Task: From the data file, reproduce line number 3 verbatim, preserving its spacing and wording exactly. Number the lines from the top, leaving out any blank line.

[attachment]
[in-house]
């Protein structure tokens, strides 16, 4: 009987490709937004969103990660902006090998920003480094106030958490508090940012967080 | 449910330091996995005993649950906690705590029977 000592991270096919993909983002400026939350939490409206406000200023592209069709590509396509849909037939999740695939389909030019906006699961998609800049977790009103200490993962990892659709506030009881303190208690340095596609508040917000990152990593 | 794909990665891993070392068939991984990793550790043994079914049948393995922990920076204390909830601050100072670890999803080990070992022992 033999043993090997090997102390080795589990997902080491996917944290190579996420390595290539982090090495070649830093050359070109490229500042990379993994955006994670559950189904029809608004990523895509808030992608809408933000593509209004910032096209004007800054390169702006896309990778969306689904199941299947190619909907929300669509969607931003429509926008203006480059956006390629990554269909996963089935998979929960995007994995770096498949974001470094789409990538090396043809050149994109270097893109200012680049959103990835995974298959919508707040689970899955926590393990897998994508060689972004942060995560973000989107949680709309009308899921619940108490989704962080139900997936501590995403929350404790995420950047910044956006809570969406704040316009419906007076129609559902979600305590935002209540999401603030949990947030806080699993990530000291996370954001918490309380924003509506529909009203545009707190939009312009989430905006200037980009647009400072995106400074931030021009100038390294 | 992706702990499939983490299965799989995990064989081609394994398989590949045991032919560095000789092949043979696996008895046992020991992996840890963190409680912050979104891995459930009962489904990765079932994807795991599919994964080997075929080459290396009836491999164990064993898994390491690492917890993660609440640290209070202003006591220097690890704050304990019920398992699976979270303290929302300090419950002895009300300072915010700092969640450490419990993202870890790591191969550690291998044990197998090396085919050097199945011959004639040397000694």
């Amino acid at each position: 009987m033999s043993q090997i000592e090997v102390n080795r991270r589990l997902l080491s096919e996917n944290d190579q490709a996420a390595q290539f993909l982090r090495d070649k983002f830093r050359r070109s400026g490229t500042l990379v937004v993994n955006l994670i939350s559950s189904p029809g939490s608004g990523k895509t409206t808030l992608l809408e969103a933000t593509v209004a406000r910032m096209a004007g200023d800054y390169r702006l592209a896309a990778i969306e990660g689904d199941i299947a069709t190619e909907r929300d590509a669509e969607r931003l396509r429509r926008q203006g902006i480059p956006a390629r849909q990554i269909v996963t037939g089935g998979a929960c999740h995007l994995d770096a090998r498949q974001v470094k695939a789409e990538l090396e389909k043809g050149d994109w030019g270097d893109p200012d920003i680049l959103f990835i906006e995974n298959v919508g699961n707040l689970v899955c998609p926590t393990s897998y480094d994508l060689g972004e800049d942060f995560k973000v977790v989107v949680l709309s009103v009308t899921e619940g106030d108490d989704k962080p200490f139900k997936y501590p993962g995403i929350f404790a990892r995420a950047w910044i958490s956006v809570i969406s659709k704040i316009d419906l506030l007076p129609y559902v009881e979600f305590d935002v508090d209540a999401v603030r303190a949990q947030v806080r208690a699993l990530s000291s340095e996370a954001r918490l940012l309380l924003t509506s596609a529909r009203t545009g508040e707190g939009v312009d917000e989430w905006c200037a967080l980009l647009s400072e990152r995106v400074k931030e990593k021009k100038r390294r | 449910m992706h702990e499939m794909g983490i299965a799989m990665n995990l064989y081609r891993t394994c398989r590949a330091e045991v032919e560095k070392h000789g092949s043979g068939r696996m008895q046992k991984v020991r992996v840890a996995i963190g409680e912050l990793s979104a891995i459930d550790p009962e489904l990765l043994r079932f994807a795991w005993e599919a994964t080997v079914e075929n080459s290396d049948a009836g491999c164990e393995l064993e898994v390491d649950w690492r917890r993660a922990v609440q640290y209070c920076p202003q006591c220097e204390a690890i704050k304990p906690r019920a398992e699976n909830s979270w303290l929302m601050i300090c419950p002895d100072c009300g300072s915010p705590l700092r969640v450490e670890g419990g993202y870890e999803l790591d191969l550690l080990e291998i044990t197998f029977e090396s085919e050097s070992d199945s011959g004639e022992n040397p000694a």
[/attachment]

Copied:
């Amino acid at each position: 009987m033999s043993q090997i000592e090997v102390n080795r991270r589990l997902l080491s096919e996917n944290d190579q490709a996420a390595q290539f993909l982090r090495d070649k983002f830093r050359r070109s400026g490229t500042l990379v937004v993994n955006l994670i939350s559950s189904p029809g939490s608004g990523k895509t409206t808030l992608l809408e969103a933000t593509v209004a406000r910032m096209a004007g200023d800054y390169r702006l592209a896309a990778i969306e990660g689904d199941i299947a069709t190619e909907r929300d590509a669509e969607r931003l396509r429509r926008q203006g902006i480059p956006a390629r849909q990554i269909v996963t037939g089935g998979a929960c999740h995007l994995d770096a090998r498949q974001v470094k695939a789409e990538l090396e389909k043809g050149d994109w030019g270097d893109p200012d920003i680049l959103f990835i906006e995974n298959v919508g699961n707040l689970v899955c998609p926590t393990s897998y480094d994508l060689g972004e800049d942060f995560k973000v977790v989107v949680l709309s009103v009308t899921e619940g106030d108490d989704k962080p200490f139900k997936y501590p993962g995403i929350f404790a990892r995420a950047w910044i958490s956006v809570i969406s659709k704040i316009d419906l506030l007076p129609y559902v009881e979600f305590d935002v508090d209540a999401v603030r303190a949990q947030v806080r208690a699993l990530s000291s340095e996370a954001r918490l940012l309380l924003t509506s596609a529909r009203t545009g508040e707190g939009v312009d917000e989430w905006c200037a967080l980009l647009s400072e990152r995106v400074k931030e990593k021009k100038r390294r | 449910m992706h702990e499939m794909g983490i299965a799989m990665n995990l064989y081609r891993t394994c398989r590949a330091e045991v032919e560095k070392h000789g092949s043979g068939r696996m008895q046992k991984v020991r992996v840890a996995i963190g409680e912050l990793s979104a891995i459930d550790p009962e489904l990765l043994r079932f994807a795991w005993e599919a994964t080997v079914e075929n080459s290396d049948a009836g491999c164990e393995l064993e898994v390491d649950w690492r917890r993660a922990v609440q640290y209070c920076p202003q006591c220097e204390a690890i704050k304990p906690r019920a398992e699976n909830s979270w303290l929302m601050i300090c419950p002895d100072c009300g300072s915010p705590l700092r969640v450490e670890g419990g993202y870890e999803l790591d191969l550690l080990e291998i044990t197998f029977e090396s085919e050097s070992d199945s011959g004639e022992n040397p000694a």